Molecular T-cell‒mediated rejection in transbronchial and mucosal lung transplant biopsies is associated with future risk of graft loss

Kieran Halloran, Michael D. Parkes, Irina Timofte, Gregory Snell, Glen Westall, Jan Havlin, Robert Lischke, Ramsey Hachem, Daniel Kreisel, Deborah Levine, Bartosz Kubisa, Maria Piotrowska, Stephen Juvet, Shaf Keshavjee, Peter Jaksch, Walter Klepetko, Alim Hirji, Justin Weinkauf, Philip F. Halloran

Research output: Contribution to journalArticlepeer-review

15 Scopus citations


BACKGROUND: We previously developed molecular assessment systems for lung transplant transbronchial biopsies (TBBs) with high surfactant and bronchial mucosal biopsies, identifying T-cell‒mediated rejection (TCMR) on the basis of the expression of rejection-associated transcripts, but the relationship of rejection to graft loss is unknown. This study aimed to develop molecular assessments for TBBs and mucosal biopsies and to establish the impact of molecular TCMR on graft survival. METHODS: We used microarrays and machine learning to assign TCMR scores to an expanded cohort of 457 TBBs (367 high surfactant plus 90 low surfactant) and 314 mucosal biopsies. We tested the score agreement between TBB–TBB, mucosal–mucosal, and TBB–mucosal biopsy pairs in the same patient. We also assessed the association of molecular TCMR scores with graft loss (death or retransplantation) and compared it with the prognostic associations for histology and donor-specific antibodies. RESULTS: The molecular TCMR scores assigned in all the TBBs performed similarly to those in high-surfactant TBBs, indicating that variation in alveolation in TBBs does not prevent the detection of TCMR. Mucosal biopsy pieces showed less piece-to-piece variation than TBBs. TCMR scores in TBBs agreed with those in mucosal biopsies. In both TBBs and mucosal biopsies, molecular TCMR was associated with graft loss, whereas histologic rejection and donor-specific antibodies were not. CONCLUSIONS: Molecular TCMR can be detected in TBBs regardless of surfactant and in mucosal biopsies, which show less variability in the sampled tissue than TBBs. On the basis of these findings, molecular TCMR appears to be an important predictor of the risk of future graft failure. Trial registration: NCT02812290.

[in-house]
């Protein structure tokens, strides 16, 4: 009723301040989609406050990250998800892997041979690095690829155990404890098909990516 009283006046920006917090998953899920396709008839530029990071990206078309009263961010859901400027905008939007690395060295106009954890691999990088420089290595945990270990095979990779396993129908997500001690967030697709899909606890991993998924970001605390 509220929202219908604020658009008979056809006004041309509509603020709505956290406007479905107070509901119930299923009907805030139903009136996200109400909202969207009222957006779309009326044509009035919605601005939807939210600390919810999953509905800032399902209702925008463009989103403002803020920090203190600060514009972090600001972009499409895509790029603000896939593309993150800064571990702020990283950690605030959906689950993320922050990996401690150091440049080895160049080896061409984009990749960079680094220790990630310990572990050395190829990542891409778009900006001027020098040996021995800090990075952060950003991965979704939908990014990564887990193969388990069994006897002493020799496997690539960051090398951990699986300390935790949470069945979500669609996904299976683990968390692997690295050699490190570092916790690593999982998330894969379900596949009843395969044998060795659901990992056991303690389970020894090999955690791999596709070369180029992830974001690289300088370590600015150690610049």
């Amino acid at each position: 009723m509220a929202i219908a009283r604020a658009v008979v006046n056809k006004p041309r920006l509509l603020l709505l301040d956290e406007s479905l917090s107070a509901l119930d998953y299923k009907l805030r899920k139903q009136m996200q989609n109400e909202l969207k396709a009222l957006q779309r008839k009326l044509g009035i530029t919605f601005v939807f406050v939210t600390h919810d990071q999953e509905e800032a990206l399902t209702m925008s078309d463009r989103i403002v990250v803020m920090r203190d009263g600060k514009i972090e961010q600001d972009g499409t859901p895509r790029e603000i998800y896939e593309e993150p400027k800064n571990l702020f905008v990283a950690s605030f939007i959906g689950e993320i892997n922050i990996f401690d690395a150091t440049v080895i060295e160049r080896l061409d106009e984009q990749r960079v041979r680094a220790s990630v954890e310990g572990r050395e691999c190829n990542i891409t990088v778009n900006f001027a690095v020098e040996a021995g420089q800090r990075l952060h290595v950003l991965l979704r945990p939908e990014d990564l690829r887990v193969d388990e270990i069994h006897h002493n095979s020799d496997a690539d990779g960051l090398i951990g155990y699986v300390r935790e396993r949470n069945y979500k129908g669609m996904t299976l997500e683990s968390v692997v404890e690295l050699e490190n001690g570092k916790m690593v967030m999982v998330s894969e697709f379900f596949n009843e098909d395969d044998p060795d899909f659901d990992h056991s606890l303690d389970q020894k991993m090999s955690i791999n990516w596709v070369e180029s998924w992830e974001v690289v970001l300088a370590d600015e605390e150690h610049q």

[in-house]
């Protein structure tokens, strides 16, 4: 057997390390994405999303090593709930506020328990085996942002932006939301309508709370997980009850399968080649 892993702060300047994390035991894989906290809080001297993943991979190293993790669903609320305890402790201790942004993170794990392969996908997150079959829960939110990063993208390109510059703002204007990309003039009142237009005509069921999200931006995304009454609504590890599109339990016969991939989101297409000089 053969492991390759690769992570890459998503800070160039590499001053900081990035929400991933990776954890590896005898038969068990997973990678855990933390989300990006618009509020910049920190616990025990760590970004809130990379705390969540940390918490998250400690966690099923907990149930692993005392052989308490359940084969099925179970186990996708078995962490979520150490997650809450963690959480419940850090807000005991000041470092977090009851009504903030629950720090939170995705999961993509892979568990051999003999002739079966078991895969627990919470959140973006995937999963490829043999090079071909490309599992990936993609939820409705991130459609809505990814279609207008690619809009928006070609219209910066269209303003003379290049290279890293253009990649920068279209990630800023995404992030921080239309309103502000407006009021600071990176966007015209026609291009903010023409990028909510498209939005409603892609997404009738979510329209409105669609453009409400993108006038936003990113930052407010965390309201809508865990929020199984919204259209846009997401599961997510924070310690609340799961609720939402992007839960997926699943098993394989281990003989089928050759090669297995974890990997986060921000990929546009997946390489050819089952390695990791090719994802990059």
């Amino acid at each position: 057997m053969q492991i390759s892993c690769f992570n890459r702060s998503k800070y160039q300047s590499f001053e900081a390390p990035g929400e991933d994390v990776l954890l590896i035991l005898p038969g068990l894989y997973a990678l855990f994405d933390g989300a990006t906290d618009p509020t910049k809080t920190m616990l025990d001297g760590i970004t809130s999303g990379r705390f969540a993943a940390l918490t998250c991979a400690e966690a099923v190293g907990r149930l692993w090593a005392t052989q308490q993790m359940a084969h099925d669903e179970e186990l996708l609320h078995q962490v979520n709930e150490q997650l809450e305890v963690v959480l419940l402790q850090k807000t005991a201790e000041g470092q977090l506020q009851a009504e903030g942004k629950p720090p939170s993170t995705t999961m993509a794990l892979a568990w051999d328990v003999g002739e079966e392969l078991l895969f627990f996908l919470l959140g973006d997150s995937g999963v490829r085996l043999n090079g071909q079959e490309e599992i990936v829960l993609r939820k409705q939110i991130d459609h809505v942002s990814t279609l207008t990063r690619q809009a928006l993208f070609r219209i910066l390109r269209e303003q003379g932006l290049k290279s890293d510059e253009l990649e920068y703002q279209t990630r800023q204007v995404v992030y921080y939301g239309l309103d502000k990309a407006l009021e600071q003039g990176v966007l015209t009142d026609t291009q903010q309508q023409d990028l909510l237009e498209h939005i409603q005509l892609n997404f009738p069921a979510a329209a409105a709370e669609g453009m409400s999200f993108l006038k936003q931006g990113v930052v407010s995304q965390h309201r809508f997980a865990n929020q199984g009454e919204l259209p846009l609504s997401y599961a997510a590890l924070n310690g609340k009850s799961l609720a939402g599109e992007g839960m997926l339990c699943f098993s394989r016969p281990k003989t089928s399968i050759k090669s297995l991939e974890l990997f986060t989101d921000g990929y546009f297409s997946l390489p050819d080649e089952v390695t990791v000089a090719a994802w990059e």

Original languageEnglish
Pages (from-to)1327-1337
Number of pages11
JournalJournal of Heart and Lung Transplantation
Issue number12
StatePublished - Dec 2020


  • graft loss
  • lung biopsy
  • lung transplant
  • microarray
  • rejection


Dive into the research topics of 'Molecular T-cell‒mediated rejection in transbronchial and mucosal lung transplant biopsies is associated with future risk of graft loss'. Together they form a unique fingerprint.

Cite this